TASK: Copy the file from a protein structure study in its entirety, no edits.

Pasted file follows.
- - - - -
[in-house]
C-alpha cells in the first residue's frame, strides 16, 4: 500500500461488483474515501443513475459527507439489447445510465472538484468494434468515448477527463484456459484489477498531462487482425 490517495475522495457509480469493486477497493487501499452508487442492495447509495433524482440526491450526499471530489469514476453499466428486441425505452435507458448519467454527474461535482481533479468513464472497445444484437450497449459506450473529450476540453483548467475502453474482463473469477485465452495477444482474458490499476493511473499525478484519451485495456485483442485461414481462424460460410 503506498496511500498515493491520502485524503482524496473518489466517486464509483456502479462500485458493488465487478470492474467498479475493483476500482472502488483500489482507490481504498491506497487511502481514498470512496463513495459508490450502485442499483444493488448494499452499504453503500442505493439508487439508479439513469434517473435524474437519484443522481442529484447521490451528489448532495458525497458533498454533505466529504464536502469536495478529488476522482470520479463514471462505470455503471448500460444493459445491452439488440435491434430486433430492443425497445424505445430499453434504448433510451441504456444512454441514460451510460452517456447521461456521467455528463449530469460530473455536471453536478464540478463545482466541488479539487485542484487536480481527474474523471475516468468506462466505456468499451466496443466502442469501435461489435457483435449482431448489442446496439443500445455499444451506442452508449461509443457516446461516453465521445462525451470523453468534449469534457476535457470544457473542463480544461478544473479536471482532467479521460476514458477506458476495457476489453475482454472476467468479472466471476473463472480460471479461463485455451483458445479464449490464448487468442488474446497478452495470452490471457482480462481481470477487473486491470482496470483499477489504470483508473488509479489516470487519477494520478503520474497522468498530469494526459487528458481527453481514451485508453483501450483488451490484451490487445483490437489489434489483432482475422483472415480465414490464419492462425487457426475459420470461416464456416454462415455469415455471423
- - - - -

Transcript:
[in-house]
C-alpha cells in the first residue's frame, strides 16, 4: 500500500461488483474515501443513475459527507439489447445510465472538484468494434468515448477527463484456459484489477498531462487482425 490517495475522495457509480469493486477497493487501499452508487442492495447509495433524482440526491450526499471530489469514476453499466428486441425505452435507458448519467454527474461535482481533479468513464472497445444484437450497449459506450473529450476540453483548467475502453474482463473469477485465452495477444482474458490499476493511473499525478484519451485495456485483442485461414481462424460460410 503506498496511500498515493491520502485524503482524496473518489466517486464509483456502479462500485458493488465487478470492474467498479475493483476500482472502488483500489482507490481504498491506497487511502481514498470512496463513495459508490450502485442499483444493488448494499452499504453503500442505493439508487439508479439513469434517473435524474437519484443522481442529484447521490451528489448532495458525497458533498454533505466529504464536502469536495478529488476522482470520479463514471462505470455503471448500460444493459445491452439488440435491434430486433430492443425497445424505445430499453434504448433510451441504456444512454441514460451510460452517456447521461456521467455528463449530469460530473455536471453536478464540478463545482466541488479539487485542484487536480481527474474523471475516468468506462466505456468499451466496443466502442469501435461489435457483435449482431448489442446496439443500445455499444451506442452508449461509443457516446461516453465521445462525451470523453468534449469534457476535457470544457473542463480544461478544473479536471482532467479521460476514458477506458476495457476489453475482454472476467468479472466471476473463472480460471479461463485455451483458445479464449490464448487468442488474446497478452495470452490471457482480462481481470477487473486491470482496470483499477489504470483508473488509479489516470487519477494520478503520474497522468498530469494526459487528458481527453481514451485508453483501450483488451490484451490487445483490437489489434489483432482475422483472415480465414490464419492462425487457426475459420470461416464456416454462415455469415455471423